We can consider $h(x)$ as a vector valued function of the complete column of $m$ numbers that are house sizes in our dataset i.e. $x$ is a vector of house sizes. We had also introduced $a$ as being a 2 vector containing the parameters $a_0, a_1$. So, without using any special change in notation we can think of $h$ as a vector function of $x$.

$$ h_a(x) = a_0 + a_1 x = \begin{bmatrix} 1 & x^{(1)} \\ 1 & x^{(2)} \\ \vdots & \vdots \\ 1 & x^{(m)} \end{bmatrix} \begin{bmatrix} a_{0} \\ a_{1} \end{bmatrix} = \begin{bmatrix} a_0 + a_1 x^{(1)} \\ a_0 + a_1 x^{(2)} \\ \vdots \\ a_0 + a_1 x^{(m)} \end{bmatrix} = X a $$
Matrix form of model across the full column of feature data,
$$ \bbox[25px,border:2px solid green]{ h_a(X) = Xa } $$

I have introduced the "augmented matrix" $X$ that has a column of 1's to take care of the constant term $a_0$. The model function $h$ on the full set of training data is now just a simple matrix vector multiplication!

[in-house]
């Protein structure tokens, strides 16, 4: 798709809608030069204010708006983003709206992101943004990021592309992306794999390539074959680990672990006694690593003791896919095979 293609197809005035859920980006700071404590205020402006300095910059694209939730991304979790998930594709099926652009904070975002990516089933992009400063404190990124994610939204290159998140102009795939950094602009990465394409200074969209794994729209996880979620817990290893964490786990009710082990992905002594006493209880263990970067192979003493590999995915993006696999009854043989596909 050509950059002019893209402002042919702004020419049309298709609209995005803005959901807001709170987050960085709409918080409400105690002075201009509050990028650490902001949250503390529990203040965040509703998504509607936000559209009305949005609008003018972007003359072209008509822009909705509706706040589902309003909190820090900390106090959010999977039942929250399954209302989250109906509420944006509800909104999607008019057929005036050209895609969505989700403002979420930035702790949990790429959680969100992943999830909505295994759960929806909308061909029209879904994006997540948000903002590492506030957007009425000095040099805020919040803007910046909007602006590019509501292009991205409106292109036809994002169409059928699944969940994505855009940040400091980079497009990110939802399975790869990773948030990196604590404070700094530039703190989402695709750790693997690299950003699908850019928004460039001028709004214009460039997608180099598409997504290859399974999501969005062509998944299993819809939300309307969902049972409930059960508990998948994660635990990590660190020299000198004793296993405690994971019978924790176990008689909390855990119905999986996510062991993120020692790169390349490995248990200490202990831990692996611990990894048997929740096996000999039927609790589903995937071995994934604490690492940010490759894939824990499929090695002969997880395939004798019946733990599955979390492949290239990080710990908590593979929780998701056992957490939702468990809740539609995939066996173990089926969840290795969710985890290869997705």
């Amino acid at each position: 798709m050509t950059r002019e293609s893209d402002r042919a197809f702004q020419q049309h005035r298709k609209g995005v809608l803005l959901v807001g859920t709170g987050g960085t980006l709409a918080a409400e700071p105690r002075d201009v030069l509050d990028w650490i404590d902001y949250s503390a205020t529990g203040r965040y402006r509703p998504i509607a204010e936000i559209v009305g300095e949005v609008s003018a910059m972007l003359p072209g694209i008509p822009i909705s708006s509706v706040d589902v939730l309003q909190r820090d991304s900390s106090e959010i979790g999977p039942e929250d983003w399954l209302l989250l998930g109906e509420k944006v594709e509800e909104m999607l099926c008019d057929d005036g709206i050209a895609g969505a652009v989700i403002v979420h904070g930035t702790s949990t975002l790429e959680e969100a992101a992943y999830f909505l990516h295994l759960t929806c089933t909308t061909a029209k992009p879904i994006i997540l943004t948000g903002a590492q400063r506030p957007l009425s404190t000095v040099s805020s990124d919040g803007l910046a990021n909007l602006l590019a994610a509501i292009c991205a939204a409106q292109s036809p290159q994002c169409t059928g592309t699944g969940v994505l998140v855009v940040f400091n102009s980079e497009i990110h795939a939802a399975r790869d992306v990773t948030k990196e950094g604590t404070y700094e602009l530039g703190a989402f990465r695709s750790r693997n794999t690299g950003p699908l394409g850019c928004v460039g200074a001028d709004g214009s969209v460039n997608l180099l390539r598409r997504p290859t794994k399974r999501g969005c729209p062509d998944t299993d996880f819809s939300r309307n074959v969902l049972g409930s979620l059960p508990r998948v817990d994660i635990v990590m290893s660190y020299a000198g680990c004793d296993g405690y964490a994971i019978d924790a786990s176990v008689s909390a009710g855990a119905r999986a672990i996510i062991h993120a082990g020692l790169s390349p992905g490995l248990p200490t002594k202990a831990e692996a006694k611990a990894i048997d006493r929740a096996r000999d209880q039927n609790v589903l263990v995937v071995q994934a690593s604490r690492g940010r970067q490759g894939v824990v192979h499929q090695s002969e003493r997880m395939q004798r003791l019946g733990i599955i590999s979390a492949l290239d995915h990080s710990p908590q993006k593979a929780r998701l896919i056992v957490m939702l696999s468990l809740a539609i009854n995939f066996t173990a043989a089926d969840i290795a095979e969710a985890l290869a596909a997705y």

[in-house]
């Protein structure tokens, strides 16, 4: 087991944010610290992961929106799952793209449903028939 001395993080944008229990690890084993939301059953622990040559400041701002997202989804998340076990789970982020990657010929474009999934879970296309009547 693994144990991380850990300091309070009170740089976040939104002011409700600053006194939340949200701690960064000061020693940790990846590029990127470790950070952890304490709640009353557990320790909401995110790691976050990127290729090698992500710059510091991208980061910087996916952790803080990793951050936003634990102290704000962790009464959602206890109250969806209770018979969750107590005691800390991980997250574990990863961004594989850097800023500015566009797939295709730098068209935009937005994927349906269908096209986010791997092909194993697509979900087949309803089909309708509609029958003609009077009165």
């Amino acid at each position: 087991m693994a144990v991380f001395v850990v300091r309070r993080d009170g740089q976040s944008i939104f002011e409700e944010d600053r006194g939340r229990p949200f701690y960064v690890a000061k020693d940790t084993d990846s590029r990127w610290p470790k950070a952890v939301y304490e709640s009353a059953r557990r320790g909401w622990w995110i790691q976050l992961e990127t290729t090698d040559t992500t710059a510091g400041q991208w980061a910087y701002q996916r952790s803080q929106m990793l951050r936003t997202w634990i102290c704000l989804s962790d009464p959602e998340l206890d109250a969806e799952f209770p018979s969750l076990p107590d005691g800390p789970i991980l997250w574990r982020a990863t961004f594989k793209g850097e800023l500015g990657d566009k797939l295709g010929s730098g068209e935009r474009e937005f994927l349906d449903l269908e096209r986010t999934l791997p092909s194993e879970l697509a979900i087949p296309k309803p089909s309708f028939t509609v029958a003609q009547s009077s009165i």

Cost function in matrix/vector form

We originally wrote our cost function as the sum of squared errors between the model function and the dataset values for the house prices $y$.

$$ J(a_0, a_1) = \frac{1}{2m} \sum_{i=1}^{m}((a_0 + a_1x^{(i)}) - y^{(i)})^2 $$

A sum of squares is know as a "quadratic form" and we can write it in matrix form using the vector expression for $h_a(X)$ and the full column vector of house prices $y$. This will replace the summation, $\Sigma$, with matrix/vector multiplication.

Matrix form of the cost function,
$$ \bbox[25px,border:2px solid green]{ \begin{align} J(a) & = \frac{1}{2m} (Xa - y)'(Xa - y) \\ \\ & =\frac{1}{2m} ( a'X'Xa -2y'Xa + y'y) \end{align} } $$

Note, the 3 terms are just quadratic forms, they are scalers i.e. just numbers. That means that each of those terms is equal to it's transpose. (just in case you derive it an wonder where $-2y'Xa$ came from).

Gradient of the cost function in matrix/vector form

In the last post (part4) in order to find the optimal parameters $a$ we needed the gradient of $J(a)$ when we used the gradient descent algorithm. We also need the gradient (or derivative) to find the "matrix" solution to the equations. (I will do the derivation here but, this would be considered advanced even though it is a relatively easy problem ... I just happen to know matrix differential calculus :-)